Mountain View's ongoing dragnet targeting unlicensed businesses operating in the city may be creating more problems than it is solving. Since the effort launched last year, the city has netted just over $10,000 in new license fees, but it is burning through the goodwill of many residents.
The Voice detailed Mountain View's efforts to rein in noncompliant businesses last year. Since then, complaints have been mounting from hobbyists and professionals who say they are being unfairly targeted. Some have hinted they might take legal action against the city.
Take the example of Roy Mize, a longtime Mountain View resident who received a letter in the mail last month indicating he could need a business license. The message came from HdL Companies, a Los Angeles County firm hired by Mountain View to track down unlicensed businesses for a cut of the proceeds.
In the letter, HdL representatives noted that Mize's company, Workplans, was conducting business in Mountain View and should get a license.
That notice left Mize scratching his head. Now 82 years old, he's been retired for more than 15 years. Workplans was never a business, he said. It's an old dummy website of garden pictures that he and his wife created years ago while they were taking a HTML class.
As he mulled the letter, Mize became more incensed. How did they get his information? Why didn't they visit his site before sending a letter? How many others had paid the fee just to avoid the hassle?
Mize now believes HdL was scouring website URLs and spamming any sites they could trace to Mountain View. Needless to say, he is refusing to pay.
"This is ridiculous -- all they would have to do is look at my website to see that I'm not operating a business," Mize said. "They aren't asking for much money, but it's the principle of the matter."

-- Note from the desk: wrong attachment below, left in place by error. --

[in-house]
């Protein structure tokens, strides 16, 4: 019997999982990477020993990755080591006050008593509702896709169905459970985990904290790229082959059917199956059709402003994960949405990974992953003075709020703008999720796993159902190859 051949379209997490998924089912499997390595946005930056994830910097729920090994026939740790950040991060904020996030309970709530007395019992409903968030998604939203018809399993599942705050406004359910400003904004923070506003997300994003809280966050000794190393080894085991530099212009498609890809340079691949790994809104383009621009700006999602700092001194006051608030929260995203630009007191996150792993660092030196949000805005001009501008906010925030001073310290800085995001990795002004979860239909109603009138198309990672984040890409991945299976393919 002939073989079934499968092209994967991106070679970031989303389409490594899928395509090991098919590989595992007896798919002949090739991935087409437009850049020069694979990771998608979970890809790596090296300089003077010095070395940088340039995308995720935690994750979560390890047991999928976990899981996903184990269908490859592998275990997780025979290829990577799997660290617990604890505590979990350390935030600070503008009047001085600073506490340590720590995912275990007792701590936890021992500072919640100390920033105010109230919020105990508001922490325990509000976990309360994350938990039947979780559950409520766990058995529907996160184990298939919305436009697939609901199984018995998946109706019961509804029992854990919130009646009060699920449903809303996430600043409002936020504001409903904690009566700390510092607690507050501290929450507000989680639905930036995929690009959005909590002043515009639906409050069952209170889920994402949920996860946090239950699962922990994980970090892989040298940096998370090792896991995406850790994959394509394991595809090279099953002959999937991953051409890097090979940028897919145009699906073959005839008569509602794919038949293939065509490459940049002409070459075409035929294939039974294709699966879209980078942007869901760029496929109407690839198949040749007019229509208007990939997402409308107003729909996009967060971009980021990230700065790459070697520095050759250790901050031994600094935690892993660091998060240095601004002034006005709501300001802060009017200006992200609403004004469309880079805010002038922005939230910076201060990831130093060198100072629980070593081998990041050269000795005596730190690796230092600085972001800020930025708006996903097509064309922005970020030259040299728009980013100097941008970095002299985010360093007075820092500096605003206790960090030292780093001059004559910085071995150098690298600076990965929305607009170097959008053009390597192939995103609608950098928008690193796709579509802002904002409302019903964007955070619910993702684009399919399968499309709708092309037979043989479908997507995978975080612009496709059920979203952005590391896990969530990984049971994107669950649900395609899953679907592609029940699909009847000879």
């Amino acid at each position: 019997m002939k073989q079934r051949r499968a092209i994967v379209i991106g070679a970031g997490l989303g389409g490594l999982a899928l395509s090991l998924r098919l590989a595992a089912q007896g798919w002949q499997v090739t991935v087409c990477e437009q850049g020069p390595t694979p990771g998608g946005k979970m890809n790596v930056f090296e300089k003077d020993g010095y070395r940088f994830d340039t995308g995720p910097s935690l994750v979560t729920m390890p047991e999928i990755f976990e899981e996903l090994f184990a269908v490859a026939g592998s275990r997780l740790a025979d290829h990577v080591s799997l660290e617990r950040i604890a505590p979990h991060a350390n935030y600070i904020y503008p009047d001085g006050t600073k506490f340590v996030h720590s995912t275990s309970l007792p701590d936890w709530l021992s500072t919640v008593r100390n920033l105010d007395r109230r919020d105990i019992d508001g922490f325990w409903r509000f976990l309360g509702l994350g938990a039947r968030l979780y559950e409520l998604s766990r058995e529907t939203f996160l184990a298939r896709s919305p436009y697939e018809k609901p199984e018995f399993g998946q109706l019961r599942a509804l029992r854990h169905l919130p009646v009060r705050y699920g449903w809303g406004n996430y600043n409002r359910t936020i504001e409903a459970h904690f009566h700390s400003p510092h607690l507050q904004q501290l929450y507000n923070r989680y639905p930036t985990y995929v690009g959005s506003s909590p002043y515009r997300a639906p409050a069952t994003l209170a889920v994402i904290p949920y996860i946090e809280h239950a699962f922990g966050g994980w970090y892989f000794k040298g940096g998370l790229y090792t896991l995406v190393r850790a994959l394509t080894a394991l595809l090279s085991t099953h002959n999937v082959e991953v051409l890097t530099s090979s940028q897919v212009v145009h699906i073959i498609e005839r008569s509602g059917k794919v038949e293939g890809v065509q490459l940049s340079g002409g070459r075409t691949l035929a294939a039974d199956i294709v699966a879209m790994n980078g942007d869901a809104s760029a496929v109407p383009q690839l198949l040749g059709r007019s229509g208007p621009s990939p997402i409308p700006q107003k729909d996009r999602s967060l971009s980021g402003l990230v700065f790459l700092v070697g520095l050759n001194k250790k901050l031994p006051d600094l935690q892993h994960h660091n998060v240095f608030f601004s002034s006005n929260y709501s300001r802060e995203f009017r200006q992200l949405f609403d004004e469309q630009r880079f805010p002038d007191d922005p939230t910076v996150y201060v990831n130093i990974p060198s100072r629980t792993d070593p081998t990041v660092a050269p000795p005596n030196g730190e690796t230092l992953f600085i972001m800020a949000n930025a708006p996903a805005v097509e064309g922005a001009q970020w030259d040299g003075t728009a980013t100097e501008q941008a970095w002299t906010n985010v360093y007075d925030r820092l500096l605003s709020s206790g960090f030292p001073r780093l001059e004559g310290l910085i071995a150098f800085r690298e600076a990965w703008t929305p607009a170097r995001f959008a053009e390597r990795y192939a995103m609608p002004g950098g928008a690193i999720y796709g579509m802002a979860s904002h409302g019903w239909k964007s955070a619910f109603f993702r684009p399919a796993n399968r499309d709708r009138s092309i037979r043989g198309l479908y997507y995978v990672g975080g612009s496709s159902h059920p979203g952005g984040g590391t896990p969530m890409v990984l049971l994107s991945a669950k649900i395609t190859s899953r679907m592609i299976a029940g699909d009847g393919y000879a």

City finance staff defend the program. They point out that the letters sent out on behalf of the city are only suggesting that the recipient may need a business license. Anyone who thinks he or she was contacted in error can call up HdL and explain the mistake, wrote Assistant Finance Director Suzy Niederhofer in an email. In the case of Mize, she believes that a phone conversation would have cleared up the issue.
"People or organizations who believe they are not subject to the business license requirement have the opportunity to explain why they are not subject to it," she said. "After a brief conversation, (HdL) would likely inform Mr. Mize he is not required to have a business license."
But even some who are clearly running a business say they feel wronged by the new enforcement. Gregory Baum, a 70-year-old resident, also received a warning letter from HdL. The letter was sent last year regarding his sales of Western-themed art and antiques.
Baum describes his trade as more of a hobby. For years, he's occasionally hawked items at local flea markets and events, earning maybe $3,000 a year after expenses, he says. He can't recall ever selling an item in Mountain View -- all of his transactions have been in other cities, he says.
Baum went to City Hall to explain this, but he was told he still needed a city license since his business was "emanating" from Mountain View. He decided not to put up a fight because he was told it would cost only $31 to register.